• Going through painful electrolysis on my facial hair.
  • Spending time still attempting ‘boy mode’ when with my kids and parents so they can have time to adjust.
  • Being gendered as male or female on any given day while out shopping, just living my life.
  • Being regularly misgendered by my parents and siblings during visits and one of my closest family members has rejected me completely


I declare 2016 “The Year of Ari.” I was determined to allow myself to fully come out to the world.


The Good – 2016

In March, my Kids tell me I can pick them up “As myself.” From that moment on.. no more boy mode! In May, I complete my official name change! I was also totally out at work by this point but I was working from home so I only see co-workers occasionally for major events or work trips. I have been out swimming again in both one and two piece (but still mid-riff covering) bathing suits. I published my first article as a contributor to The Huffington Post. I switched from electrolysis to laser hair removal on my face. By the start of summer, I have begun to see a therapist with the intention of meeting the WPATH guidelines for gender confirmation surgery. By focusing on being more social and going to meetups (thank you!) throughout 2016, I have built a network of friends in and around what I now consider my home town. 

In the fall, I began streaming on my Twitch gaming channel – but not at all on a regular schedule.

Major Stresses at the time – October 2016:

  • Divorce nearing the end phase and dealing with lawyers and legal speak is not something I handle well.
  • Under major financial distress
  • A shortage in Estradiol medication causes me to have to switch from injections to patches and my numbers drop severely low. Dysphoria hits me hard for a solid month.
  • Still being regularly misgendered by my parents and siblings during visits and one of my closest family members has still rejected me completely


Ari is now officially single again


The Good – 2017

My relationship with my kids is as amazing as ever and my teenage daughter and I connect in new ways and have lots more to discuss 😉 After all, we are both going through puberty at the same time! My son and I are also doing great and you can occasionally witness us playing games as a team on my Twitch channel (though he is off camera).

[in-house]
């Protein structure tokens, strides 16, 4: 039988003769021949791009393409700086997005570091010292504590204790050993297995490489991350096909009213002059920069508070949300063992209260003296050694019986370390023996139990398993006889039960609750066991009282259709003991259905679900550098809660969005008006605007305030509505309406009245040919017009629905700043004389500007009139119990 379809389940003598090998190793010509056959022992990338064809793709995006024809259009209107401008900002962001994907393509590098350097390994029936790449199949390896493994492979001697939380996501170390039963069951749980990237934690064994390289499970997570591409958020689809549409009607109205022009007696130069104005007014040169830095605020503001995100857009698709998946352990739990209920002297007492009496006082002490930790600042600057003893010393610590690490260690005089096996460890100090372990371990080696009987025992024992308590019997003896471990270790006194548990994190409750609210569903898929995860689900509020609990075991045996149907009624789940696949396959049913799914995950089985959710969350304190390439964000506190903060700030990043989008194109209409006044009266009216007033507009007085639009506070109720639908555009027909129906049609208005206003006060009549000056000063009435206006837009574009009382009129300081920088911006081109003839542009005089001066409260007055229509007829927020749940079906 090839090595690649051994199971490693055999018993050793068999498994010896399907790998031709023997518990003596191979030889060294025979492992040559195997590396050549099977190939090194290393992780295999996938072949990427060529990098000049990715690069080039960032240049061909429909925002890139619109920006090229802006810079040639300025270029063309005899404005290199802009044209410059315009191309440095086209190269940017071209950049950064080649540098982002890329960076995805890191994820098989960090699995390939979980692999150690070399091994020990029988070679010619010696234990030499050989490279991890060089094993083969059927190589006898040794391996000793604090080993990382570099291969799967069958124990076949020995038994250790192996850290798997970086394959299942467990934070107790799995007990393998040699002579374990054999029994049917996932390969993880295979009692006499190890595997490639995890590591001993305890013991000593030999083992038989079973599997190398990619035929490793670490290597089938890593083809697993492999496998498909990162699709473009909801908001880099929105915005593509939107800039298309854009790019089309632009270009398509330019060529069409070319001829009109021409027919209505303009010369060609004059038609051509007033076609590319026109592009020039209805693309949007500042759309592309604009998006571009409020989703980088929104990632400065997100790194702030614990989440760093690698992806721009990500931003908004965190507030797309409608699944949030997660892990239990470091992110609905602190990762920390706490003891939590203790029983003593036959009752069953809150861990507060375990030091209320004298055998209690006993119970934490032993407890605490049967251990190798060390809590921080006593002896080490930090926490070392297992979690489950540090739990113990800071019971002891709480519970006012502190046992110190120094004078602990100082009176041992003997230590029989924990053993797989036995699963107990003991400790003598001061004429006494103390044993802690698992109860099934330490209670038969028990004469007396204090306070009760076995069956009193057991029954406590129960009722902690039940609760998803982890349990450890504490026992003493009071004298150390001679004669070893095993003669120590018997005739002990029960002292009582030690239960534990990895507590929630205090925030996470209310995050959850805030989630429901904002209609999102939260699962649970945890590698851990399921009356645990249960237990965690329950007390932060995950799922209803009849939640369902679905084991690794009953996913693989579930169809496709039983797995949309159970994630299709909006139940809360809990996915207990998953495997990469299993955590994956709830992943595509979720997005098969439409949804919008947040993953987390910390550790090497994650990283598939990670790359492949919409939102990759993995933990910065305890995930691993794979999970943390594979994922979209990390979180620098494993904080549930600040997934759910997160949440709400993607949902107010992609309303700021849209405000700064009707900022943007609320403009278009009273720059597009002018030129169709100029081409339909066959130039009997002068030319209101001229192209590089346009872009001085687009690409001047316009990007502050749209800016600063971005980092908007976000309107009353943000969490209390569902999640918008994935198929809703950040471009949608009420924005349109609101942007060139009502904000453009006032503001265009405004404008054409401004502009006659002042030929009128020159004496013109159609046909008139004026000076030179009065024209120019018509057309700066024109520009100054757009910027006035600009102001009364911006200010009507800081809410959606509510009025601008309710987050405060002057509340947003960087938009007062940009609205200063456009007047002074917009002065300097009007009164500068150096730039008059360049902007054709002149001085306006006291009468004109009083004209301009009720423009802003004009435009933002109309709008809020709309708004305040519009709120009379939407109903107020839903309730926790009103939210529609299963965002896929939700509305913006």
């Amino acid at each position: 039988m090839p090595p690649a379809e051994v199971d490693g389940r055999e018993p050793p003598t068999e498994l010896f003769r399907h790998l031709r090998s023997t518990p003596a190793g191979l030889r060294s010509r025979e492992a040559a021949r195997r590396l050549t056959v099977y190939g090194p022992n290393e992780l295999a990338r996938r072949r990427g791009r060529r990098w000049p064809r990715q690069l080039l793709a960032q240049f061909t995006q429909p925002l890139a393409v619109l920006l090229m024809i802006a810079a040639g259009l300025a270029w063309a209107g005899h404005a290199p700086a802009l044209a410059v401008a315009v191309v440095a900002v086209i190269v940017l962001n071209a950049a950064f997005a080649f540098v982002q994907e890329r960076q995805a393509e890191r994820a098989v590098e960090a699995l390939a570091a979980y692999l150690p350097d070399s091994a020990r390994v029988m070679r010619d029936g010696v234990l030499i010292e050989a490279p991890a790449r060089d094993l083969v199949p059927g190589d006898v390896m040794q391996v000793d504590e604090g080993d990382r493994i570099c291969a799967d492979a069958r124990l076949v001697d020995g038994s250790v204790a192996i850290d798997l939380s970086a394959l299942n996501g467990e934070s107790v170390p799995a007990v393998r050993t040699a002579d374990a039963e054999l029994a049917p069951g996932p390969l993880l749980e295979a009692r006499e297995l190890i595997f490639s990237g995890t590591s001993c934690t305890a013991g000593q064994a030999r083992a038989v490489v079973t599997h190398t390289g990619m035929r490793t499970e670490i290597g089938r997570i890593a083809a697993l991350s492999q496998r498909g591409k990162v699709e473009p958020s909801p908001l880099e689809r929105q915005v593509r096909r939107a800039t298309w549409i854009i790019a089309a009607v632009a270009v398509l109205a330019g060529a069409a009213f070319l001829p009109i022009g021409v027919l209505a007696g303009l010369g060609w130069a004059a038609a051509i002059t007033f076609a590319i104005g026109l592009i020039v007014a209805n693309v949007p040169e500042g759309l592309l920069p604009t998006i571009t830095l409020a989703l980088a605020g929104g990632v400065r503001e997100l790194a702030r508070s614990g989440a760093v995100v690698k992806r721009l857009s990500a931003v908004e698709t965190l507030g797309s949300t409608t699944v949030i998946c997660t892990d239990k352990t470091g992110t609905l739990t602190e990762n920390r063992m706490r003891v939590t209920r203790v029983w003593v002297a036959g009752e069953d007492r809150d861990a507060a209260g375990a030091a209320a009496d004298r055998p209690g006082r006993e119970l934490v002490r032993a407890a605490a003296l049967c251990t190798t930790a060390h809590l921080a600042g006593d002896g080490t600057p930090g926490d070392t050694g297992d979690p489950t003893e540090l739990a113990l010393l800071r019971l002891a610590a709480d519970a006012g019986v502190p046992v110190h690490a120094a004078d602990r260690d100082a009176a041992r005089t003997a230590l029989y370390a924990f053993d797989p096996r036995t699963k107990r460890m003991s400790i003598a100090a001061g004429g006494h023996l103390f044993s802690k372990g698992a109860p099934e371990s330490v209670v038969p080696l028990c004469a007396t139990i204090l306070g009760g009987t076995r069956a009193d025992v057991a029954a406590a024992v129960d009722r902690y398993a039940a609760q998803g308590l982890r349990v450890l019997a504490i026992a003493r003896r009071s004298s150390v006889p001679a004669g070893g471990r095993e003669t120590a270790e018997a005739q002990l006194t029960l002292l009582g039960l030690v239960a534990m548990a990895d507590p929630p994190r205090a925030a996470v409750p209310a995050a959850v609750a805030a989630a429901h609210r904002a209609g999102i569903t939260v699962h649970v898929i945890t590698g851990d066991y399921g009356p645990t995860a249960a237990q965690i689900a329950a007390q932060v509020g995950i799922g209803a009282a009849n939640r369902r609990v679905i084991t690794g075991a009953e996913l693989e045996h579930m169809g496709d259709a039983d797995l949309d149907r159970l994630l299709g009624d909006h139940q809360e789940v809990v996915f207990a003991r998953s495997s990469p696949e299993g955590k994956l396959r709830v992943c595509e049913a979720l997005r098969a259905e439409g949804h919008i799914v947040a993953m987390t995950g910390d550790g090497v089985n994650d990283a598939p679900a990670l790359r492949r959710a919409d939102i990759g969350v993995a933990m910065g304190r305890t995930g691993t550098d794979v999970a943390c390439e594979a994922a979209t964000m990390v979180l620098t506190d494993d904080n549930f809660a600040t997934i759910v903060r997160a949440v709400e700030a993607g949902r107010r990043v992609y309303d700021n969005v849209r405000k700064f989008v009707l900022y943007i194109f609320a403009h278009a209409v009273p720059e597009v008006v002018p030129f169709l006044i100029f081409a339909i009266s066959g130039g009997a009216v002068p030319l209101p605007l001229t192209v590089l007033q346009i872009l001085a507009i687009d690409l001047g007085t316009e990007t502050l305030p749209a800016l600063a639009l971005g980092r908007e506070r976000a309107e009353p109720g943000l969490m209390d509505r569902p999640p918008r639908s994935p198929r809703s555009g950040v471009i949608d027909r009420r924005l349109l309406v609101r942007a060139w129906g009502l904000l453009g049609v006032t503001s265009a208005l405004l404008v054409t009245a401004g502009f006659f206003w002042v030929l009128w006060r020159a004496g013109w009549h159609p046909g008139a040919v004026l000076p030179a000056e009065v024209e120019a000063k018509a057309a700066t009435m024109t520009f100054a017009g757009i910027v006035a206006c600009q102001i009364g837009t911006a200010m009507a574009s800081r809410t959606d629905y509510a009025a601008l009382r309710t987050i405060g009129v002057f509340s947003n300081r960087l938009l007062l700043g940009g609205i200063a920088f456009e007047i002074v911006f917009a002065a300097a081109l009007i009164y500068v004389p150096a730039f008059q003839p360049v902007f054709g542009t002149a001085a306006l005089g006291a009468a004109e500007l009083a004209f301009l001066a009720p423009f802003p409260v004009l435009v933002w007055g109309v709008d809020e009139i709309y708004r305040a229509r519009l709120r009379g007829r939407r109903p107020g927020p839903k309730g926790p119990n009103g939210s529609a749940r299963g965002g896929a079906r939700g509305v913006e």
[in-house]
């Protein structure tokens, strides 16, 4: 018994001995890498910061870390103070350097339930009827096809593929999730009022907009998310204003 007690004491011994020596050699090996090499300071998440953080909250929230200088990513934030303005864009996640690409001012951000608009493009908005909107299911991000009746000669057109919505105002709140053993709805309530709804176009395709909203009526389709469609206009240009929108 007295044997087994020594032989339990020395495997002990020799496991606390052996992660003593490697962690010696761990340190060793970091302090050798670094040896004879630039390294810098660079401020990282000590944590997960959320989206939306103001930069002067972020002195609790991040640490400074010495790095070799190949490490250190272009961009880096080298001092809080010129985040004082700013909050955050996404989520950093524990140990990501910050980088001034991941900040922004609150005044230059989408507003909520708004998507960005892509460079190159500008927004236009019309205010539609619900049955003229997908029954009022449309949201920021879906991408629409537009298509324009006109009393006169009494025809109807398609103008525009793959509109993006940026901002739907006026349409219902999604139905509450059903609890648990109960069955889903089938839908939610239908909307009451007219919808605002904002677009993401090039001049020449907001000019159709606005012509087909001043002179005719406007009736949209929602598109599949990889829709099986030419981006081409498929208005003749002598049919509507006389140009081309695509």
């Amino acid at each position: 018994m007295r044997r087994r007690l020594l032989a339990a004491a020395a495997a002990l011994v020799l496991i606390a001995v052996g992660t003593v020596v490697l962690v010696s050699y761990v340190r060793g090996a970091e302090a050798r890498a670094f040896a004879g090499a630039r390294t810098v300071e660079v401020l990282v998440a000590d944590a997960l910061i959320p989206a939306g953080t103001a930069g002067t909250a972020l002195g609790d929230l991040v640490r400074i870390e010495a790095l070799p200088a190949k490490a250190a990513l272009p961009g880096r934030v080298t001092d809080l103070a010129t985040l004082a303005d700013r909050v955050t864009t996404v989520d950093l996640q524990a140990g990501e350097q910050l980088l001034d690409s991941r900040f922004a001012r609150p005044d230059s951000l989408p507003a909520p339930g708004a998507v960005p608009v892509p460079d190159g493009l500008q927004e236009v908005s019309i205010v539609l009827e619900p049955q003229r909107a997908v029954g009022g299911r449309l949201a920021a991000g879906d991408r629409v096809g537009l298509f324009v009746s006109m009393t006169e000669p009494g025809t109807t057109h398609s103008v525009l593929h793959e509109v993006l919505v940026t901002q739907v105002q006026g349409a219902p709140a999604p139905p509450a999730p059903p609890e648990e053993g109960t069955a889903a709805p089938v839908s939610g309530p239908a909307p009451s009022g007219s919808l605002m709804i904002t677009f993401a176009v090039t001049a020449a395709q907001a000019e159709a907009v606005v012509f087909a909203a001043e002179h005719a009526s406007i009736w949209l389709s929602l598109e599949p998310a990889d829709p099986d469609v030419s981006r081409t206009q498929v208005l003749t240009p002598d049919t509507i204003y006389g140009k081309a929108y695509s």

My divorce was finalized at the beginning of 2017.

I declared this the Decade of Ari, because one year was not enough 😉

I am once again working in the office two days a week (I am actually enjoying it!), though the rest of the week I work from home.

I am pretty much “there” as far as facial hair removal goes, but I still deal with some slow growing colorless hairs on my chinny chin chin (these hairs are by-products of earlier electrolysis that laser won’t help with). I want to have electrolysis on my face soon to finish off those little buggers.

I went mostly blonde! At least for a while 🙂

I have begun dating again!

I am streaming on Twitch on a regular basis.  

Thanks to donations from many of you, I received just barely enough assistance to make my surgery happen. My goal has not been met, and there is still a large financial burden I am having to meet. (if you want to help and can, here is the link: )


Major Stresses at the time – 2017:

  • Preparing for Surgery (so anxiety inducing) – planning, calling, managing, attending appointments, more calling, more managing, and more calling, more appointments…
  • As a pre-surgical requirement, I had a mammogram and in doing so also had a breast cancer scare (it turned out to be nothing after a followup mammogram and an ultrasound, but for 9 days I suddenly began having to think that my surgery might never happen and I might have to instead begin to battle cancer).
  • Three long sessions of electrolysis performed on my crotch for surgery prep = enough said!
  • One of my closest family members has still rejected me completely


Thank you for taking a look back with me. I am sorry for monopolizing your dash for this long post. I am very grateful to my tumblr community though and I wanted to celebrate this with you.

A hormone-iversary feels like a re-birthday to many of us who transition and it is special.

You may notice that I smile a lot and I try to maintain a positive attitude no matter what is happening in my life. It has been the central key to getting where I am now. It helps that through all of the trials, simply being able to be myself brought out so much happiness that I could always find that feeling again. 🙂

I am also grateful for every donation I have received. As I mentioned, there was just enough donated (by the slimmest of margins!) for me to be confident enough to move forward with this. 

On to surgery and on to seeing what 2018 will bring!


For more about my story and for my transgender advocacy website:

For my Twitch channel:

I almost forgot!!

What would a Halloween Hormone-iversary be without Costumes! 


Yay! I love dressing up for Halloween now that I can finally be me while doing it!

Happy Halloween everyone!


Happy Re-Birthday to Me! 4 years HRT and Post-Op was originally published on Ariana Danielle